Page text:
We’re well into August which means Edinburgh’s population has expanded to bursting point. Every spare nook and cranny turns into either a performance space or a boozer. Last year at this time I was working out of town so escaped the worst of the madness in the Old Town, but this year I have a different job with my office right in the heart of it all. This means that I not only get to experience the best of the cultural offerings on my doorstep, but sadly also see some of the worst.
Edinburgh is well known for the ‘tartan tat’ shops which pervade the Royal Mile and surrounding streets (questionable wool products! bagpipe versions of your favourite pop hits! kilt towels! tartan EVERYTHING!) and as a resident you get used to them. They bear no resemblance to the Scotland or Scottish heritage any of us know, but they clearly serve a purpose to visitors or else they wouldn’t survive (and keep multiplying). It takes something really bad, then, to jump out at you in how ill-informed and misjudged it is. But, ladies and gents, I found something. Hiding away in the Cowgate is Slangevar. A bar and restaurant according to their website, their banners state that Slangevar is “the Gaelic for cheers”. No, no it’s not, that would be Slàinte mhath. Phonetically: slahn-chuh vah.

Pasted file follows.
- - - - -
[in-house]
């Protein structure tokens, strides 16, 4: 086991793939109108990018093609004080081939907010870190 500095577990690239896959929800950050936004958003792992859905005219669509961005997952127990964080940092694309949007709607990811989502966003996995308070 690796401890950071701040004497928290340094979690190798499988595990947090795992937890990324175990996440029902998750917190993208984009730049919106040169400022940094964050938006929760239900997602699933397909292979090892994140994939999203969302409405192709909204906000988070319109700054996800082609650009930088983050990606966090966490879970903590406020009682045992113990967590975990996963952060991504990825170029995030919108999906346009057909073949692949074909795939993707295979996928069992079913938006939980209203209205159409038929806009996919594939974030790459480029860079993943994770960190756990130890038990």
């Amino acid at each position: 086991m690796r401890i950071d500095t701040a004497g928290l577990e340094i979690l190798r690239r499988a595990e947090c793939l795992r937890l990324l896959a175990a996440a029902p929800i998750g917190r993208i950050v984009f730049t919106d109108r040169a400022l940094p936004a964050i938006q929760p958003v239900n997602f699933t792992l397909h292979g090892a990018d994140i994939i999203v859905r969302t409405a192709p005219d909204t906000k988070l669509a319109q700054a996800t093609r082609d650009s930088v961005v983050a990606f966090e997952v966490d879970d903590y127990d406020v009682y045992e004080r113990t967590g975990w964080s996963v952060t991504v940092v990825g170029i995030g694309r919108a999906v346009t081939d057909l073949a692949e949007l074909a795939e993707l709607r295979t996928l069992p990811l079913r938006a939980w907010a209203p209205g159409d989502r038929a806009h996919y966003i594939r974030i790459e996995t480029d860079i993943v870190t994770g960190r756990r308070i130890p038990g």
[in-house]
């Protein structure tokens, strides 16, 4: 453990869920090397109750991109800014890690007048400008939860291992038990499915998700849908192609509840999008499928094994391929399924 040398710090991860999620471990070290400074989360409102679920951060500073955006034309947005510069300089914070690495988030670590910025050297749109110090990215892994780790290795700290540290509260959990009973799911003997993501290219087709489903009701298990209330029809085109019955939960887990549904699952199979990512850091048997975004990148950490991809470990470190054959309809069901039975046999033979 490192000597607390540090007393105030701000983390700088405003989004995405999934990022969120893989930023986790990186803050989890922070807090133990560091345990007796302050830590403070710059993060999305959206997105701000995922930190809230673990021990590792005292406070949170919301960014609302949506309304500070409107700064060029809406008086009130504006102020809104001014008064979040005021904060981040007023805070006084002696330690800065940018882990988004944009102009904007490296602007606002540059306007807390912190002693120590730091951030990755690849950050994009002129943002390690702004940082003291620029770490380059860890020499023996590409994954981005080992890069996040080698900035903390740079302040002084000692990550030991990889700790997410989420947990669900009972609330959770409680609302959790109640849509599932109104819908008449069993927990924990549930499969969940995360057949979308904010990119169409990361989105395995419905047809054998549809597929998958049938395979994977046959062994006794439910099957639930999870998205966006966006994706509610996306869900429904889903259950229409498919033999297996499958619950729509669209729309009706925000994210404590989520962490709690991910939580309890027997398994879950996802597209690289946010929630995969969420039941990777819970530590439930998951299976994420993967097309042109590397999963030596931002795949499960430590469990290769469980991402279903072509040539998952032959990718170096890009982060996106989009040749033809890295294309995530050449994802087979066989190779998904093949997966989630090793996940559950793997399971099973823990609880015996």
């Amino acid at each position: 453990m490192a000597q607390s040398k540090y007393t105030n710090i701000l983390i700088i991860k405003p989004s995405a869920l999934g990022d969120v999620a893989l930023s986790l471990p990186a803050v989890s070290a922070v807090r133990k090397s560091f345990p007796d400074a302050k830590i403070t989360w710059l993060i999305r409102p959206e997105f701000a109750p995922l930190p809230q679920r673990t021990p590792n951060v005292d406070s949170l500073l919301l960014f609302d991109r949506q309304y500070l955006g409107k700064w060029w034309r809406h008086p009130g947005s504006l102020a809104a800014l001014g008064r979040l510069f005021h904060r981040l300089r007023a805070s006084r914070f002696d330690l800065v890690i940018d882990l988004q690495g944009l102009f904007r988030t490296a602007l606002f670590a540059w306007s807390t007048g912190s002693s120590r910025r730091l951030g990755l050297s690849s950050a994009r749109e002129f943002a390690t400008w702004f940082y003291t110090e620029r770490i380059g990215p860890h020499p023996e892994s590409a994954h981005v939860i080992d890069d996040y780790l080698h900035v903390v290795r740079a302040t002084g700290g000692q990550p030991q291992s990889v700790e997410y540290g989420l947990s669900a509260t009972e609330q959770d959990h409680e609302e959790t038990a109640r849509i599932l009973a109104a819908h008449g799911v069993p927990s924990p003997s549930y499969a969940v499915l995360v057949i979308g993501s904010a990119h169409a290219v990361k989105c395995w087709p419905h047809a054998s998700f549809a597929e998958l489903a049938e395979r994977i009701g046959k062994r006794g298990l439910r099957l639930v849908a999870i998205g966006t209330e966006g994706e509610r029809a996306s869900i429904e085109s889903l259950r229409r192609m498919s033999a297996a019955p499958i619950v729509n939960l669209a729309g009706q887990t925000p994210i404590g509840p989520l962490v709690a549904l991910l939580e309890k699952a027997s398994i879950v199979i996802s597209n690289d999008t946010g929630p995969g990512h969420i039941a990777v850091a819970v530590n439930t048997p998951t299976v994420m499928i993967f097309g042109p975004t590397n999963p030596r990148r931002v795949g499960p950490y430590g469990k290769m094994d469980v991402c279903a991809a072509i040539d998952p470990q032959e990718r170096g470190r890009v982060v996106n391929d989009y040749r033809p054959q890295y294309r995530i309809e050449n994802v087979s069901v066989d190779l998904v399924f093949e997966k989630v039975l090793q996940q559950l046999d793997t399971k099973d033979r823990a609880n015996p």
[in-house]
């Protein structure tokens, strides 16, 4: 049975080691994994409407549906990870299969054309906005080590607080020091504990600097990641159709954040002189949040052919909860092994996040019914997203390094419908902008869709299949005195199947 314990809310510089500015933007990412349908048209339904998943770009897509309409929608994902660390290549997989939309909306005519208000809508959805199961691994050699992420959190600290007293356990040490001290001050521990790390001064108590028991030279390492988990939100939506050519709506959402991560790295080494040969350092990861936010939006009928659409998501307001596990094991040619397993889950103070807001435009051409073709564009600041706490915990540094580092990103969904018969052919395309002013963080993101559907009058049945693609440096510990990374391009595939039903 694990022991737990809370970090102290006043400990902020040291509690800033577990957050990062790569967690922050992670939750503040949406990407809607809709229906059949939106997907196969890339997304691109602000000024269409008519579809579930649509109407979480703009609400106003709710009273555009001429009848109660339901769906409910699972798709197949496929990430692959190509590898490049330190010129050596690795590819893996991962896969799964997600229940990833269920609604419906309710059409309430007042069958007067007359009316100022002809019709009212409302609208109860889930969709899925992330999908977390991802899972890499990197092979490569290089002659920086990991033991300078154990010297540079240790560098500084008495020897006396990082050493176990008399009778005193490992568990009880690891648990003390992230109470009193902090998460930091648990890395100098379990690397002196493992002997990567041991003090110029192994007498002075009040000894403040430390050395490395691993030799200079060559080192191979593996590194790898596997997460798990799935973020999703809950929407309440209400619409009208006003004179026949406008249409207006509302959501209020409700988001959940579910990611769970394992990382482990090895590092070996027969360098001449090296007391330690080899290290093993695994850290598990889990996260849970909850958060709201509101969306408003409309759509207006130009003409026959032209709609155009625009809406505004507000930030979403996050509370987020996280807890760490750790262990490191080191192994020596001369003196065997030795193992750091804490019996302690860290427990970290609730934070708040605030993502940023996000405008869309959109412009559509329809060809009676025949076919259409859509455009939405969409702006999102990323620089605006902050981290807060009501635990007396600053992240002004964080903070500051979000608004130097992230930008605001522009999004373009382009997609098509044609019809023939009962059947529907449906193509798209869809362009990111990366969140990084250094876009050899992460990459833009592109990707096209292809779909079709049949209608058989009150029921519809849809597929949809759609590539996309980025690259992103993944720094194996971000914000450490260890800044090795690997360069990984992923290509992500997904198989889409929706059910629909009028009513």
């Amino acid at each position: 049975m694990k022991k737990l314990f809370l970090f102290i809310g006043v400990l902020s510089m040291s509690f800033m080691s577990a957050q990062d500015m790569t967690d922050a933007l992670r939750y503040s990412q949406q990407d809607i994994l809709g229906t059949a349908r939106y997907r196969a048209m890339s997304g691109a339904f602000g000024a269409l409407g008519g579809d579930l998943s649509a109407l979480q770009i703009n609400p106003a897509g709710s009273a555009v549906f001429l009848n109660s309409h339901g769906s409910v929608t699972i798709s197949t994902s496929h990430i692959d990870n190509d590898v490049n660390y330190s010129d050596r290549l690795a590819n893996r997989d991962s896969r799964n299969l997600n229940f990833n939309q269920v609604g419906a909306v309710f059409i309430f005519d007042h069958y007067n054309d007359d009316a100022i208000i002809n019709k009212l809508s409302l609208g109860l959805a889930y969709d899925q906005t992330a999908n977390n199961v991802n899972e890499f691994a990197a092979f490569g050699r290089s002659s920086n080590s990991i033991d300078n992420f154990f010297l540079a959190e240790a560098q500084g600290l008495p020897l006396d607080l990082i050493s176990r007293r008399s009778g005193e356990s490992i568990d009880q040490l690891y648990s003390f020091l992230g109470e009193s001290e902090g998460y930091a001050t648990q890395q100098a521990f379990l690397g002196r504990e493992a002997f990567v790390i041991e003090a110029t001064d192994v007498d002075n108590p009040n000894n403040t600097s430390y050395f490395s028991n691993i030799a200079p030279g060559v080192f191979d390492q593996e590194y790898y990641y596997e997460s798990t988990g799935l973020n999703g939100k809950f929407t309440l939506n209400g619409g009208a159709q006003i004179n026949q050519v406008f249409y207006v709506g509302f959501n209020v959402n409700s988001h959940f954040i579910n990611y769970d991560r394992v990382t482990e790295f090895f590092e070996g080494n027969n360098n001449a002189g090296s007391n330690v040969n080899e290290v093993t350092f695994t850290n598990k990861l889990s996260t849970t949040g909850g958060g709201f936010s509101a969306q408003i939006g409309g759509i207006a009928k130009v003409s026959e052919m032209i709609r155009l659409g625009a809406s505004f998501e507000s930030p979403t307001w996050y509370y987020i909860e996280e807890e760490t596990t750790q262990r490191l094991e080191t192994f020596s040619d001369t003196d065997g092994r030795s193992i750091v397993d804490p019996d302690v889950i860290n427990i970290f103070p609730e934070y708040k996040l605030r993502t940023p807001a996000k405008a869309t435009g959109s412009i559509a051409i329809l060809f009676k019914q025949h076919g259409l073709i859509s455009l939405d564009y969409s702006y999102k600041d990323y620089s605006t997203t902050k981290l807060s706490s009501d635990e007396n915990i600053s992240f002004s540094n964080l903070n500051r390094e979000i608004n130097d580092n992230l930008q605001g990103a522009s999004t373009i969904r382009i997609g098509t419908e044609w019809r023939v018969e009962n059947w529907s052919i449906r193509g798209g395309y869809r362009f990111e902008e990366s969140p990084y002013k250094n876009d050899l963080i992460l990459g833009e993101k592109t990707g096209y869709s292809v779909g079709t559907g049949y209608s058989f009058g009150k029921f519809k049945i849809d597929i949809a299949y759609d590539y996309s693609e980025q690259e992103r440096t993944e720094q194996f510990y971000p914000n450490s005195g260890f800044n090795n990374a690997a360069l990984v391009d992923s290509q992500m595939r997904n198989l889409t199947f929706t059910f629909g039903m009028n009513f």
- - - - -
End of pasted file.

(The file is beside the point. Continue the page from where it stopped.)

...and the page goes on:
Here I am, standing in the rain having just seen the sign. As you can see, not very impressed:
I’m willing to forgive not using proper spelling if the phonetic reading of a name or word is accurate and makes sense, but in this case it’s just plain incorrect. It’s so infuriating to see and smacks to me of nothing but laziness. Many people would claim not to know a word of Gaelic, but use the word slàinte themselves whenever they raise a glass. It’s embedded in folks knowledge, much the same way many words of Scots are too.
From the website. Edinburgh has never been this sunny.
I applaud anyone who wants to incorporate some Gaelic into their company identity, but it’s an affront to those of us who are part of that culture when it’s taken for granted. Do your research (you can do worse than starting here) and pay someone if necessary to research it for you. You’ll do us all a favour, and not make a fool out of yourself.
I was always warned as a child about the dangers of foxglove. Mum and dad told me not to touch the flowers, and definitely never to pick the plant, no matter how bonny. Despite the warnings, the temptation was always strong – the colour, shape and size, the sheer number of them out through the summer. Speaking to a friend recently, it was funny to hear her tales of an almost pathological desire to stick her fingers in the flower heads as a kid, despite similar repeated warnings from her parents. I’ve still never picked a foxglove stem, or touched one of the flowers, though I do still think they are one of the bonniest plants growing just now.